Have you had a lot of sun exposure? Are you a smoker, or did you smoke? Do you have a chronic illness that is causing your immune system to be suppressed? All of these can put you at risk for squamous cell carcinoma — a skin cancer that is common and on the rise in this country.

Squamous cell carcinoma:

  • can “pop up” quickly, and grow fast

  • can develop in a wound that you have had for a long time

  • can be painful to the touch — but just as often doesn’t hurt at all

  • usually develops in areas that have “seen lots of sun”

Is squamous cell carcinoma dangerous?

It can be, depending on the size, location and type. Squamous cell carcinoma can spread to other parts of the body, but on the skin it usually does not. It can grow deeply and involve nerves and blood vessels.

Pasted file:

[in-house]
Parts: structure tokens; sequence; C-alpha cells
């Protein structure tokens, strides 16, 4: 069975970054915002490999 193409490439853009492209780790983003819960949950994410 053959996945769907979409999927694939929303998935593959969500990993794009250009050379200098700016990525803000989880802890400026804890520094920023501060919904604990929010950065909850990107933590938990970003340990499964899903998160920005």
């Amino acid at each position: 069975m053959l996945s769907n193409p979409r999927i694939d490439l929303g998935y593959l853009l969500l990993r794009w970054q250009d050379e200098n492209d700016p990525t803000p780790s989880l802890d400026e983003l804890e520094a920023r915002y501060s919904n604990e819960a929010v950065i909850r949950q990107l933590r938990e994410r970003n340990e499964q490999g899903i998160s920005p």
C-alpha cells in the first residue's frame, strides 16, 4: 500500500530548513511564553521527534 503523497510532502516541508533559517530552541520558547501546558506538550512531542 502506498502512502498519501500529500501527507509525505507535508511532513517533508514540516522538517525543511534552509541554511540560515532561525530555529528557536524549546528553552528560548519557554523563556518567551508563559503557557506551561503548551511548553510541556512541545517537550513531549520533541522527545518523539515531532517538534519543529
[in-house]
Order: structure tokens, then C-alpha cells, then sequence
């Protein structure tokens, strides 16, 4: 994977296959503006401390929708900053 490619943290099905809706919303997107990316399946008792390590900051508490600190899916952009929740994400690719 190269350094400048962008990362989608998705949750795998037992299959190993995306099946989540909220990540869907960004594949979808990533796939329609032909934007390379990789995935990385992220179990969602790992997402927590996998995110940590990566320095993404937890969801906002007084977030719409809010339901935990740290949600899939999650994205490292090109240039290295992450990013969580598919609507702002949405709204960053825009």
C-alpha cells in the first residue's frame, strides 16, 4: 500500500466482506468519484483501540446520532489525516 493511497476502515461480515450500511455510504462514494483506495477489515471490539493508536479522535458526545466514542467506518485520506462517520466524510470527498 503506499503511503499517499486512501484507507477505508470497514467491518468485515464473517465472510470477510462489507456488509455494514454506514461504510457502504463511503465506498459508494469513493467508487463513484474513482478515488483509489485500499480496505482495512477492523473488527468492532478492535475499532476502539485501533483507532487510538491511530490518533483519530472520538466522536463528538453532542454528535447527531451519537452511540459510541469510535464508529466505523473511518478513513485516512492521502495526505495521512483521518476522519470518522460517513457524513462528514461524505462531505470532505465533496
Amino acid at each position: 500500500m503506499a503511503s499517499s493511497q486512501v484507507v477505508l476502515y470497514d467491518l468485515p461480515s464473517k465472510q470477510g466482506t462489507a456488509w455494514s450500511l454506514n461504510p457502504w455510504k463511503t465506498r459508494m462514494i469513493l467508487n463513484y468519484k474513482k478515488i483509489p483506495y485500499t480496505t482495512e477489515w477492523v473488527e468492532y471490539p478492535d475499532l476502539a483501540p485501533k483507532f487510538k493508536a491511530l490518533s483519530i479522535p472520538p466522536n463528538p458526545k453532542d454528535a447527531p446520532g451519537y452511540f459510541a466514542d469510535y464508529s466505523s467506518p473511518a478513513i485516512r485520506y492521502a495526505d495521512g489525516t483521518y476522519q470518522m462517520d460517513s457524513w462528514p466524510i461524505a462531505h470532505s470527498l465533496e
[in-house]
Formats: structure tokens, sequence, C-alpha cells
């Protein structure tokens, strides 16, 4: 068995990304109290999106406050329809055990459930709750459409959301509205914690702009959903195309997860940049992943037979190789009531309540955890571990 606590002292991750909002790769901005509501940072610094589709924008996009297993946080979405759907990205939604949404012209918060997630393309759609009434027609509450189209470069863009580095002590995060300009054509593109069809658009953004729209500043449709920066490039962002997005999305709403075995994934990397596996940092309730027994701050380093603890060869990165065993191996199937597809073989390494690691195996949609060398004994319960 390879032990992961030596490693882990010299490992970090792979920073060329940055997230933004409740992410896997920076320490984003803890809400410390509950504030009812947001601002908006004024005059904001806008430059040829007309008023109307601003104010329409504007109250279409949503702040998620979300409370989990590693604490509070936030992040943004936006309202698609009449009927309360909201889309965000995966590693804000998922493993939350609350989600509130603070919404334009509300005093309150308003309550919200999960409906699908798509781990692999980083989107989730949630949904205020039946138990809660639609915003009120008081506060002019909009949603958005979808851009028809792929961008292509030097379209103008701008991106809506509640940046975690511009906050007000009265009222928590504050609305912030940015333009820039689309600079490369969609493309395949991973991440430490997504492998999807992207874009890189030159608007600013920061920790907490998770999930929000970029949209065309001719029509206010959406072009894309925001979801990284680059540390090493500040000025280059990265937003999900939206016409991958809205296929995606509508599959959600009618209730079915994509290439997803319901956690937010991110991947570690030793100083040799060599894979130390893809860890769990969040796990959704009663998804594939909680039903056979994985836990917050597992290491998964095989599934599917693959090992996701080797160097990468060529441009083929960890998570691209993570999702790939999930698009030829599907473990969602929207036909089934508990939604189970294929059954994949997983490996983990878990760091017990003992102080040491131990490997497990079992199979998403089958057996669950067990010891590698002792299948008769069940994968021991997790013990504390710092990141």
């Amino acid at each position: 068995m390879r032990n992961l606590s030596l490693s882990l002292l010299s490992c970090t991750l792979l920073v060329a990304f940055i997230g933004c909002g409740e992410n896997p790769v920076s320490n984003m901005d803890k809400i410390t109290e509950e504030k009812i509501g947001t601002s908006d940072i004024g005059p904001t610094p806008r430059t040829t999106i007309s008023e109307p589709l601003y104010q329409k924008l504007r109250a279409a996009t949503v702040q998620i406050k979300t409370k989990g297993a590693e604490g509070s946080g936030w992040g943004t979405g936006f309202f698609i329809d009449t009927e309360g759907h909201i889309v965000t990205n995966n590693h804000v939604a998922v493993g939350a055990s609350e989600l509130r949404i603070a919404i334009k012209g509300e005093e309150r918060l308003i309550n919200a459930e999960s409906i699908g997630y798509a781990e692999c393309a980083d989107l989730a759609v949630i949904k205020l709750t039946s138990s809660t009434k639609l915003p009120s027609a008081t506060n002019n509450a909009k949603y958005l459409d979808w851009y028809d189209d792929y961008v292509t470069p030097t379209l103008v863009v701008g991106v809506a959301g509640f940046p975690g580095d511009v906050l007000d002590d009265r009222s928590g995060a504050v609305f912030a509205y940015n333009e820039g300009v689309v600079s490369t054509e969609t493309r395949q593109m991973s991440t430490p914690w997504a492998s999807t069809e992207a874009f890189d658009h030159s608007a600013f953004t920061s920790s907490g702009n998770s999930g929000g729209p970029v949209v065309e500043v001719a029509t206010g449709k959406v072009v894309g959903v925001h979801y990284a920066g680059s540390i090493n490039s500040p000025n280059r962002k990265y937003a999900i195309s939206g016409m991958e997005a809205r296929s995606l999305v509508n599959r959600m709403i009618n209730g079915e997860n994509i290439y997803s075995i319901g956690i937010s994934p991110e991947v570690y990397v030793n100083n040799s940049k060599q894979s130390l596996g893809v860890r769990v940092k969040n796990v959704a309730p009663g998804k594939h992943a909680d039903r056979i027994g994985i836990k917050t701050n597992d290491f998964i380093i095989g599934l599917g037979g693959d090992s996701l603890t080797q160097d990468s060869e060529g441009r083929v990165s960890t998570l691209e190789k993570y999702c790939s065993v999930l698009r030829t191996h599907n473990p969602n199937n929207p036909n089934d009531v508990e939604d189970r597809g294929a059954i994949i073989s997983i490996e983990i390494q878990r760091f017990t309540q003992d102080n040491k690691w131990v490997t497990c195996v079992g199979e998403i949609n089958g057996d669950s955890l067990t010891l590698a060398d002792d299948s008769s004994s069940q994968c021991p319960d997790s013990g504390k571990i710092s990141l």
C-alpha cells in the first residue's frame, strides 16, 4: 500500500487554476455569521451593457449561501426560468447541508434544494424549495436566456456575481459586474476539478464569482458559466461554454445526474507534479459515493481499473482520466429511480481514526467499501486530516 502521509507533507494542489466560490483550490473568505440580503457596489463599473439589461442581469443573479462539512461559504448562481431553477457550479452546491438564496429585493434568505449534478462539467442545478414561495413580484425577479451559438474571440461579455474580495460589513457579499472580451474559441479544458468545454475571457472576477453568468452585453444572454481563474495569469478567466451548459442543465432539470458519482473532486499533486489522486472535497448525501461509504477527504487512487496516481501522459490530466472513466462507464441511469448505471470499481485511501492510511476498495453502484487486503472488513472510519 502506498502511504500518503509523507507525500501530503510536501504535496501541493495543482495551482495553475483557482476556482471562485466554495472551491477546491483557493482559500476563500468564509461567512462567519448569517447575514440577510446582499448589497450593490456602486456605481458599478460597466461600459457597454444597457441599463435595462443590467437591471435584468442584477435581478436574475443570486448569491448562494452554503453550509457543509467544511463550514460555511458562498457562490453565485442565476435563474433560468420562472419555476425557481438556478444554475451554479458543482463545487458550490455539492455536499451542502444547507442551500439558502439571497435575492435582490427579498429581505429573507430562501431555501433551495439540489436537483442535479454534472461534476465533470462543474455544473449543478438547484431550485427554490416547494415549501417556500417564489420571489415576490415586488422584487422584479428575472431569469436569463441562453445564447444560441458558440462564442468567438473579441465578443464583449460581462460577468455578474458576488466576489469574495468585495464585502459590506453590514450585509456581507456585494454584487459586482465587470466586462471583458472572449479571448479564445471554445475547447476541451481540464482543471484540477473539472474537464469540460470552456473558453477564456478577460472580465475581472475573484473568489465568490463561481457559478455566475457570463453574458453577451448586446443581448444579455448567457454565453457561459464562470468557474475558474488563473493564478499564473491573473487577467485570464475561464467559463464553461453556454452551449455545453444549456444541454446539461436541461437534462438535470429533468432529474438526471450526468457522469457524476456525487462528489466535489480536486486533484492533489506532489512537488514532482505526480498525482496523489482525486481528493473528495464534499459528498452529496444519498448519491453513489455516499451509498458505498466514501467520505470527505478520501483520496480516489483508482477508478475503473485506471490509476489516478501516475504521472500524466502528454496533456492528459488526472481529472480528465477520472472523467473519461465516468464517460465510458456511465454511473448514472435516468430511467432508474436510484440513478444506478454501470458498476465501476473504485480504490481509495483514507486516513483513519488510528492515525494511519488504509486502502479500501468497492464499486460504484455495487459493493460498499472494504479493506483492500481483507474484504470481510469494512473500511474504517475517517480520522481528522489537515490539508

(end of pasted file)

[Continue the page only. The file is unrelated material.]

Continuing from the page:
If you are worried about a spot on your skin, get it checked!

Diagnosis and Treatment:

When you come to the office with a spot that is suspicous, the doctor will most likely do a skin biopsy. A small segment of skin is sampled and sent to the lab. A skin biopsy is not difficult; there is little pain and the areas heal easily.

Treatments for squamous cell carcinoma are varied and include topicals creams, injections, freezing with liquid nitrogen (cryosurgery), or surgery. Surgery is often the treatment of choice.

What about Mohs Surgery? And do I really need Mohs?

Some dermatologists will recommend that you see a Mohs surgeon for your squamous cell carcinoma. But do you really need it? The answer is not always. It is important to have your questions answered about your skin cancer treatment. If you are not sure, please call your doctor.